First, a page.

Regardless of the size of your pan, the rack you choose should fit the piece of meat you’re roasting. It doesn’t have to fill the entire roasting pan, as long as it holds the meat 2-3 inches off the bottom. Do not fill in the space underneath the rack, or you will defeat the purpose.
The Basting Debate
When roasting a whole turkey in particular, you may be concerned with basting, which is the act of pouring liquid, usually fat, over the turkey during the cooking process. The idea is that by basting the turkey, you keep it moist.
Using a roasting rack for your turkey doesn’t interfere with your basting practices. The rack allows the fat, which is melting and running off the turkey, a place to fall. Without the rack, your turkey would be sitting in fat in the roasting pan.
The fat on the bottom of the turkey doesn’t eliminate the need to baste. You still have to manually move the liquid fat from the bottom of the pan to the top of the turkey, where the delicate breast meat is exposed to heat under a thin layer of skin.
The rack helps your basting technique by allowing the turkey to be evenly coated. Some recipes call for the use of fruit juice or even soda to baste the turkey. These add sweetness to the turkey flavor, but you don’t want to overdo it. If the turkey is not on a rack, it will sit in the excess basting juices in the bottom of the pan, which could result in an unpleasant concentration of flavor in a portion of the turkey meat.
Time and Temperature
Two important details for perfectly roasted meat are time and temperature. They’re related, of course, because the lower the temperature, the longer the time required. Roasting is the act of bringing the core temperature of a piece of meat to an acceptable range for safe consumption.
The hot air circulating around the meat in the oven will eventually sink in and raise the core temperature. You want this to happen slowly and evenly. If it happens too quickly, the outer layer of meat will be overcooked and dried out before the inside is fully cooked.
Conventional wisdom for a well-cooked roast was always to seer the outside in a hot pan, then place it in the oven on a low temperature. The theory reversed recently, when someone realized that the nicely browned outside of the meat continues to cook in the oven, and then can become dry and tough.
The new theory on browning the outside of the roast is that it can be done at the end of the cooking process. You can cook your roast slowly at about 200 degrees until it’s almost finished. Then, raise the oven temperature to 500 degrees to brown the outside of the meat in the last several minutes of cooking.
Before increasing the cooking temperature, make sure the roast or turkey is adequately coated in fat to protect it from the extreme heat. The fat coating will also help create a crusty brown exterior that’s wonderfully flavorful.
The amount of time required to cook a cut of meat is mostly determined by its size. A solid roast generally takes longer than a whole turkey by weight because the meat is thicker. You can use a general estimate of cooking time of twenty minutes per pound. Cooking time for any large piece of meat is only an estimate. The real determination is the temperature.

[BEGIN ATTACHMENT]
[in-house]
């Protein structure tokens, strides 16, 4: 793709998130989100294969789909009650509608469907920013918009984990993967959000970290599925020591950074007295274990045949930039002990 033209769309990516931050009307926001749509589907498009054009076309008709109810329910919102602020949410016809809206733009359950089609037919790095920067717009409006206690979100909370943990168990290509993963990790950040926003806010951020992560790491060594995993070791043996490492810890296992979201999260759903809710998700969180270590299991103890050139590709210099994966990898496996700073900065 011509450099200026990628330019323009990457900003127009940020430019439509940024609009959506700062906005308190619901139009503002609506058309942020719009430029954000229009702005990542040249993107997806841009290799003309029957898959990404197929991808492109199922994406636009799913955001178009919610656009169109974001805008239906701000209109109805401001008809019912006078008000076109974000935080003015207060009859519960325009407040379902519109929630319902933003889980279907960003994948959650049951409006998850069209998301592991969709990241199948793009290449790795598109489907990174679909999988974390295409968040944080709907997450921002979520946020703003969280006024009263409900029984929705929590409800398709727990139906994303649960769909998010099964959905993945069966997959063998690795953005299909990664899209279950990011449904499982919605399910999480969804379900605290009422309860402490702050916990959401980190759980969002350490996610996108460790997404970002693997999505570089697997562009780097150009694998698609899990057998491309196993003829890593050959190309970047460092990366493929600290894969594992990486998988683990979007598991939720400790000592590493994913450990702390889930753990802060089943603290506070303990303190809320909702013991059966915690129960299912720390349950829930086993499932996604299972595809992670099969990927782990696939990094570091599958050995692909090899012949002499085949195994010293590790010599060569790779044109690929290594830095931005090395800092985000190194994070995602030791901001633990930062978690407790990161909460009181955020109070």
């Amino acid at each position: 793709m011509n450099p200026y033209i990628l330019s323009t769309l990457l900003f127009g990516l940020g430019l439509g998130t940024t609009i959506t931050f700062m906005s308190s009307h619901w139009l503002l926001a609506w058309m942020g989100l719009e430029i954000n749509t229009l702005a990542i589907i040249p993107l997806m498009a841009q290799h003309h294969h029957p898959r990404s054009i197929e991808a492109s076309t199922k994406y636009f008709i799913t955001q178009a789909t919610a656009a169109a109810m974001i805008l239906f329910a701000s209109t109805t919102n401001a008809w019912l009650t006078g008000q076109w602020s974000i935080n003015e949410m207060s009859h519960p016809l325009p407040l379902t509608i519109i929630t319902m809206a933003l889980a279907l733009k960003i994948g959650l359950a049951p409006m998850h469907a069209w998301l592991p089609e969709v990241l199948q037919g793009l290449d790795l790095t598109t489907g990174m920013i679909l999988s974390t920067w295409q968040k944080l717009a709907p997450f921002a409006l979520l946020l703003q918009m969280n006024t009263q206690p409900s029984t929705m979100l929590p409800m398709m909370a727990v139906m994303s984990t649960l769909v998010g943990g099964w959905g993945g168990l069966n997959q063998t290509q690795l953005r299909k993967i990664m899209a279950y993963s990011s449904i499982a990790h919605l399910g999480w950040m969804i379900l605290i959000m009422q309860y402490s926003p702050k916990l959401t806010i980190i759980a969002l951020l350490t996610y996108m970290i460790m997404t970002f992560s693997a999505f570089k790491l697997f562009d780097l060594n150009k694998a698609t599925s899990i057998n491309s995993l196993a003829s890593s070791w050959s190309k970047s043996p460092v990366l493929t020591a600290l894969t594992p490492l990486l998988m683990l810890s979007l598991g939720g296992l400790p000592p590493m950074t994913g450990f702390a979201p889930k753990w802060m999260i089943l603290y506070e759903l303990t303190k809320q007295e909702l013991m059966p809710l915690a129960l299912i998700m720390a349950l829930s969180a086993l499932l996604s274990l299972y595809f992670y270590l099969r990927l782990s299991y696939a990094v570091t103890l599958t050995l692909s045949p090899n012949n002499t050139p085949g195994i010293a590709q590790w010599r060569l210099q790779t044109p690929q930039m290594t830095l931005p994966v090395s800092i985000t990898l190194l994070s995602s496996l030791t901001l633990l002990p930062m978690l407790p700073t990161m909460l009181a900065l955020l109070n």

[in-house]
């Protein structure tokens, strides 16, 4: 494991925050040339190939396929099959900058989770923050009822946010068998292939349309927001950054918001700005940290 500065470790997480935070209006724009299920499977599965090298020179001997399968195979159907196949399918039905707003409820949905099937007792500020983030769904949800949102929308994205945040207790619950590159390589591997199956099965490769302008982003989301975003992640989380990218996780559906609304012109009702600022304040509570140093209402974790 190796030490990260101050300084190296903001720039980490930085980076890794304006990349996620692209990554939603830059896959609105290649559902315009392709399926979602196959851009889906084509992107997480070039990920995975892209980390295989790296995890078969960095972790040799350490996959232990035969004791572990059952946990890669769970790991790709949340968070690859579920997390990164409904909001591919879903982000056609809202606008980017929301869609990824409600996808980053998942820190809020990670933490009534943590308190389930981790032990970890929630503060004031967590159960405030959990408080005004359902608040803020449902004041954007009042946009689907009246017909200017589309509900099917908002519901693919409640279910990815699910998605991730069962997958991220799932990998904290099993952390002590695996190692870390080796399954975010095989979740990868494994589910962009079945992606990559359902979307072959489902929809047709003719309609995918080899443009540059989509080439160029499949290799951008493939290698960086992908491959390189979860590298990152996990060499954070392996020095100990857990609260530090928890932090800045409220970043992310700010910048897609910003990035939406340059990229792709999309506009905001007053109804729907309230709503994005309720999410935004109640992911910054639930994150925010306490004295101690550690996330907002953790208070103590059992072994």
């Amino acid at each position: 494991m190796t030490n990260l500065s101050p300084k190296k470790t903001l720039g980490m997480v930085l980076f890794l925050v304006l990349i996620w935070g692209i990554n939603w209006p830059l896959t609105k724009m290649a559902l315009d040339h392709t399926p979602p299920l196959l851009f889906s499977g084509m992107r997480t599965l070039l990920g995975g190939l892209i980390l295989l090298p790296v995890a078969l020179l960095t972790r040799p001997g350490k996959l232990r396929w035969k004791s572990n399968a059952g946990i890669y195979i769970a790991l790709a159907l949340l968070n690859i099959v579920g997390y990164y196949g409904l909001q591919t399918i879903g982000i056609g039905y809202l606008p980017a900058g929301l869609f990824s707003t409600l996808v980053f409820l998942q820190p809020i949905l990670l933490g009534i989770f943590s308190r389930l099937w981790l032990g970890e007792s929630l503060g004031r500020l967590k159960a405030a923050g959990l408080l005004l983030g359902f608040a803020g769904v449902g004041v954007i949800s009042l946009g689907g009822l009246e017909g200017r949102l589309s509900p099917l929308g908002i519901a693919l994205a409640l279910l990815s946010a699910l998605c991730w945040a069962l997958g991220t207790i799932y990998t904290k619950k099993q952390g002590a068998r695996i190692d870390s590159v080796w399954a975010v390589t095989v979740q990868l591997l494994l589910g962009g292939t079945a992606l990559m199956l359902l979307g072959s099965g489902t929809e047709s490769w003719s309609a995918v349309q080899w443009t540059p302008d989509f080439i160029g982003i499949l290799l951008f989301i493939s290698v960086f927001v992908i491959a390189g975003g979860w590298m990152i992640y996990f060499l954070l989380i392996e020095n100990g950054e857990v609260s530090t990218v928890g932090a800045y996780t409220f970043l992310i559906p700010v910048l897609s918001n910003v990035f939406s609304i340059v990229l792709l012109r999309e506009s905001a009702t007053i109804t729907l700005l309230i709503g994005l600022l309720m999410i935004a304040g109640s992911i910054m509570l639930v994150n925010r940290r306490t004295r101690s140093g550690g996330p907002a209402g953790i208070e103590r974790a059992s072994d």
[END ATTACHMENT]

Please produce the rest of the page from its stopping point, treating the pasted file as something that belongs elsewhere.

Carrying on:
Using a meat thermometer, you can measure the temperature in the core of your roast. You want to bring that core temperature up to at least 130 degrees for safe consumption. If you prefer well-done meat, the temperature can go as high as 160 degrees. The thermometer will tell you when the roast is finished cooking.
Roasting is a fairly easy means of preparing a big meal. The oven does most of the work, leaving you free to prepare other parts of the meal or entertain your guests. Simply check the temperature every 20 minutes or so.
After a few hours of cooking, the meat needs to rest before you cut or serve it. About ten to fifteen minutes are needed for the juices to reabsorb into the meat. If you cut it too soon, all of those juices will run out and the meat will become dry.
Keep in mind that your turkey or roast will continue cooking after it’s removed from the oven. A large, dense hunk of meat will hold the heat for quite a while. The heat will continue to seep into the center of the meat throughout the resting time. You should notice at least a 10 degree rise in temperature during this time.
Be sure to account for this final increase in temperature when deciding to take the meat out of the oven. You should take it out when it’s about ten degrees cooler than your optimum temperature. If you’re roasting a turkey that has a pop-up button in it, take the turkey out of the oven before the button pops.
While you turkey is resting, cover it in foil to avoid losing heat too quickly. The plastic button will pop up. If you wait until the button pops to take the turkey out of the oven, it will be over cooked by the time you serve it.
Time to Roast
Roasting a whole turkey or other large piece of meat is a great way to serve a succulent meal to a large group. With the proper equipment, including a roasting pan, roasting rack and meat thermometer, you can make a delicious meal with very little effort.
By adding your potatoes and other root vegetables around the roast in the same pan, you can sit back and let the oven do all the work. When your roast is cooked, your vegetables will also be roasted in the juices from the meat. After the appropriate resting time, the rack allows you to easily lift the meat from the pan and transfer it to a platter for carving.
Scoop your roasted vegetables from the pan with a slotted spoon to leave the tastiest gravy stock behind. Making gravy without lumps in it will be the only difficult part of this delicious feast.